Officials are well aware that incidences of rape and assault become more common in the wake of hurricanes such as Irma and Harvey. When state-wide evacuations for Hurricane Irma began last week, Florida’s Polk County sheriff announced that sex offenders would be banned from all shelters. “We cannot and we will not have innocent children in a shelter with sexual offenders & predators. Period,” he tweeted.
It’s still too early to tell if law enforcement and first responders in Florida will be successful in preventing a rise in these crimes of opportunity, especially in the hurricane’s aftermath when a sense of lawlessness tends to pervade communities. In 2005, in the wake of Katrina, reports began to emerge about the uptick in incidences of rape and sexual assault. Some were victims who failed to evacuate, while others claimed to have been assaulted at shelters set up for evacuees. In one widely reported incident after Katrina, a perpetrator woke his victim in the shelter’s communal sleeping area in the middle of the night. He threatened her with a knife then raped her.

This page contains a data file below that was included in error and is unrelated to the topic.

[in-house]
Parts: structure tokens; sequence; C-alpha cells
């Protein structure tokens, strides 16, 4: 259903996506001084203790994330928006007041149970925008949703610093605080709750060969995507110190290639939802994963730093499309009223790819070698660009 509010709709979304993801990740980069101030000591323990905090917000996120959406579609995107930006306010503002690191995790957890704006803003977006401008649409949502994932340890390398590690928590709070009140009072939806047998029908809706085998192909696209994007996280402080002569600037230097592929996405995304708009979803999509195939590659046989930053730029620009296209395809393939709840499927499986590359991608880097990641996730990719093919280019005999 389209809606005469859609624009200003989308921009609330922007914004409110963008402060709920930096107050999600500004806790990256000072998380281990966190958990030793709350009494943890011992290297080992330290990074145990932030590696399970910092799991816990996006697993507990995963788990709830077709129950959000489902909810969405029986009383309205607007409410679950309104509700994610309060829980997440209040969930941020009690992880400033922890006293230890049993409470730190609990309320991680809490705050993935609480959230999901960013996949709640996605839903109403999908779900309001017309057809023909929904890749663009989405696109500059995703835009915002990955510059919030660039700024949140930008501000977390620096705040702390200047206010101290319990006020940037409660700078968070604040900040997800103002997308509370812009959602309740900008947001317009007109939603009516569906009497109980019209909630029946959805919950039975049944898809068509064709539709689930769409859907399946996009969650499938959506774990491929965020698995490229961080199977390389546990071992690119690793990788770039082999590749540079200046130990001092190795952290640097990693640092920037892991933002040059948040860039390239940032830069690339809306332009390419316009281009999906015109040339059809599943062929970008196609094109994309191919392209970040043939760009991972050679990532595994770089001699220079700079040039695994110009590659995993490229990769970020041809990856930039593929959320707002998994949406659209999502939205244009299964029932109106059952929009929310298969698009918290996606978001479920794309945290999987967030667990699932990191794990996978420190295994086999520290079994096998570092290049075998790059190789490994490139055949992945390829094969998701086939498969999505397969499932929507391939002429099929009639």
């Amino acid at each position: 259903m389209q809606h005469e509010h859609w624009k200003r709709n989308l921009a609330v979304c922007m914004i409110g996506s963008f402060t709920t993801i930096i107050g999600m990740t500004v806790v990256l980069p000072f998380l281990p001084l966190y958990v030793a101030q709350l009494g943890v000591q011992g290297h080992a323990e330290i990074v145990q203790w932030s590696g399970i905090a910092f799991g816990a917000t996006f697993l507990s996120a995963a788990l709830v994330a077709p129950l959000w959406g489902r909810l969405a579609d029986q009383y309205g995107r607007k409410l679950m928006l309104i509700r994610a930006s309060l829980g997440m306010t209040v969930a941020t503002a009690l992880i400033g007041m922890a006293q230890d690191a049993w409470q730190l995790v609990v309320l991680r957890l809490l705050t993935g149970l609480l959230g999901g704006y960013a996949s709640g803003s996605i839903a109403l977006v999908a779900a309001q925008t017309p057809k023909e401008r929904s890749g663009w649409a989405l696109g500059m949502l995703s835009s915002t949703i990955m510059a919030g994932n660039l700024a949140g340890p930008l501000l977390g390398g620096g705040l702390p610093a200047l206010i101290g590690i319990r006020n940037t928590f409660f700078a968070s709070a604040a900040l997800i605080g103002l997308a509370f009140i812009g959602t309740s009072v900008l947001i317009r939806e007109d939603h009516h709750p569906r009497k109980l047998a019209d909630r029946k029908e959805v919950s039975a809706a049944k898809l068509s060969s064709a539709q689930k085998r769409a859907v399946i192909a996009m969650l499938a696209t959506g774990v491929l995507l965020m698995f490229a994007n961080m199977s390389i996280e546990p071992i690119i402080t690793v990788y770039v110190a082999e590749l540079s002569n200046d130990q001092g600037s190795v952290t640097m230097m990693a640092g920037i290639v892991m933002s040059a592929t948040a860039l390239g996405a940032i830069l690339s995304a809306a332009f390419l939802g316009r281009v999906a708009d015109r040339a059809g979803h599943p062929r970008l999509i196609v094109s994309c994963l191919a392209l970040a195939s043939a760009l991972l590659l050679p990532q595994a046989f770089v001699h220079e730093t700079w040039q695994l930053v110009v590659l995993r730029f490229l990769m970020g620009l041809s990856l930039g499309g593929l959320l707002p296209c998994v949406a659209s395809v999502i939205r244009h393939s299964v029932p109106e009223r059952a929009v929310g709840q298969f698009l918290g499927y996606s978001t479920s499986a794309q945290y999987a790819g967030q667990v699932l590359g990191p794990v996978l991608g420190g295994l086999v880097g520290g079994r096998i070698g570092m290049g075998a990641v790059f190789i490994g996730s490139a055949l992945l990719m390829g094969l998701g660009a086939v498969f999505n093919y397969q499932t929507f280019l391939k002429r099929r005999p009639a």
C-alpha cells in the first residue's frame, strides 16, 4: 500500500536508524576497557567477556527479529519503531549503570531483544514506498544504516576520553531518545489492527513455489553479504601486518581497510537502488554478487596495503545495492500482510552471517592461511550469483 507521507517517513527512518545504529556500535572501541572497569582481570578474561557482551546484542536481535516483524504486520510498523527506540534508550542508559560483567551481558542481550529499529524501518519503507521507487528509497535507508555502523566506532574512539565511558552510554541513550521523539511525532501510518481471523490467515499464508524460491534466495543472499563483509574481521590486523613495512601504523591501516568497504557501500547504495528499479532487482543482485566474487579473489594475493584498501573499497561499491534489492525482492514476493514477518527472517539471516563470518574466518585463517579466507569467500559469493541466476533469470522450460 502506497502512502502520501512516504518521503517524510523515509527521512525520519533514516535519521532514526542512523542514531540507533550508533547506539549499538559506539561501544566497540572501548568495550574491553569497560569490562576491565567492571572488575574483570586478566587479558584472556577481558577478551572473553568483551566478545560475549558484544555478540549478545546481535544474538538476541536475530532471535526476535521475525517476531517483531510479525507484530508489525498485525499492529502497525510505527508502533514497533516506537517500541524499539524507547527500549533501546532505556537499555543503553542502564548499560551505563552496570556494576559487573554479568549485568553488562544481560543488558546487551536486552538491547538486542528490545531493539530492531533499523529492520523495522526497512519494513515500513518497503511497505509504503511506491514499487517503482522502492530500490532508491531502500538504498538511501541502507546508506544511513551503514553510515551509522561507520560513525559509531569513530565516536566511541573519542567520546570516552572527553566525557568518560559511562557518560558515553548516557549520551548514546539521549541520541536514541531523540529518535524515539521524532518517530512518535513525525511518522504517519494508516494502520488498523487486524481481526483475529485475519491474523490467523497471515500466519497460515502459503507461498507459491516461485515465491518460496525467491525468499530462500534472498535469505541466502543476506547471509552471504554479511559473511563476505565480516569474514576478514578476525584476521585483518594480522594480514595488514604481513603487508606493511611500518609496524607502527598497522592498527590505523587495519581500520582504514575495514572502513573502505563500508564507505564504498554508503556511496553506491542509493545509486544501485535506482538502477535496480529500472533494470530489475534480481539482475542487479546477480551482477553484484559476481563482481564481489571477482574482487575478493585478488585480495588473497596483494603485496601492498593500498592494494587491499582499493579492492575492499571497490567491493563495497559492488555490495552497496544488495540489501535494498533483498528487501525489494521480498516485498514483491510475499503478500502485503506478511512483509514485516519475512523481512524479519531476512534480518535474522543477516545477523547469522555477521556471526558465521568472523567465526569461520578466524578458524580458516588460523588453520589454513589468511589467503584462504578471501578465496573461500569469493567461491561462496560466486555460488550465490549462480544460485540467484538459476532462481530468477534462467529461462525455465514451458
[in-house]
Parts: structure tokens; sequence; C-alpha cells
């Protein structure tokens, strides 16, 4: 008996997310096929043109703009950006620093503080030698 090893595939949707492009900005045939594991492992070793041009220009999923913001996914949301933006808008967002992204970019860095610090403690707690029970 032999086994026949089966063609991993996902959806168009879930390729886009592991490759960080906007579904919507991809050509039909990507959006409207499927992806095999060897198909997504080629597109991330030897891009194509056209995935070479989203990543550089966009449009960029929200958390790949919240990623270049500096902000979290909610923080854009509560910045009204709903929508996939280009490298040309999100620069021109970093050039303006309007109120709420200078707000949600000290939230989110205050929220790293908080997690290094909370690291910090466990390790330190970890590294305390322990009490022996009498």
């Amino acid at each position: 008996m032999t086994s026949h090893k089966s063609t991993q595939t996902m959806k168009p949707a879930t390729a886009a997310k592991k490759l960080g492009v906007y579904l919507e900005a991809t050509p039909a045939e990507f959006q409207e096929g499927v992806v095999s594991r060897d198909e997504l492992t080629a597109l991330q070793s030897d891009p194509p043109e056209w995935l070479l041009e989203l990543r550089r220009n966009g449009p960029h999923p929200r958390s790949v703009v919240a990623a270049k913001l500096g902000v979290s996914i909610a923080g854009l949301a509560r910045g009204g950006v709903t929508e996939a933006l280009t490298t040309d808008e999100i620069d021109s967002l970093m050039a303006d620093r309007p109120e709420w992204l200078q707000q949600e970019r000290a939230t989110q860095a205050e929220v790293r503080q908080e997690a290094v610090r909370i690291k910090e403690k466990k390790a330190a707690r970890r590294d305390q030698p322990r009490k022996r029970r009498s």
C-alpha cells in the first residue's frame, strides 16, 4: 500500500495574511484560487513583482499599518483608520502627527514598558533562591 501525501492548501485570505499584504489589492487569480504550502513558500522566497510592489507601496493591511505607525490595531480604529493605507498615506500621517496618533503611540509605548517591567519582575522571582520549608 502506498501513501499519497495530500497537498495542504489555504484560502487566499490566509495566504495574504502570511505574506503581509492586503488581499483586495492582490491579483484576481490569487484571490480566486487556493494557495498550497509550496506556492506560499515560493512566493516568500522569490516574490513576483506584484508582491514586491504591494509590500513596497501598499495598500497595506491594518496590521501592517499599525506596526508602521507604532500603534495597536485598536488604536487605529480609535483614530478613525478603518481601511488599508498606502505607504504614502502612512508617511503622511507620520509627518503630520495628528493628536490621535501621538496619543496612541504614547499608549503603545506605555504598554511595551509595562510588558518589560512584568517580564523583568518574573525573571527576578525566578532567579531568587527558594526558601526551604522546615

“There were some lessons to be learned from Katrina,” Chau Nguyen of Houston Area Women’s Center told Newsweek. She says improved security and additional training for Harvey’s disaster response appear to have prevented incidents of sexual assault from occurring at shelters in Houston. She has not heard of any problems, at least not yet.
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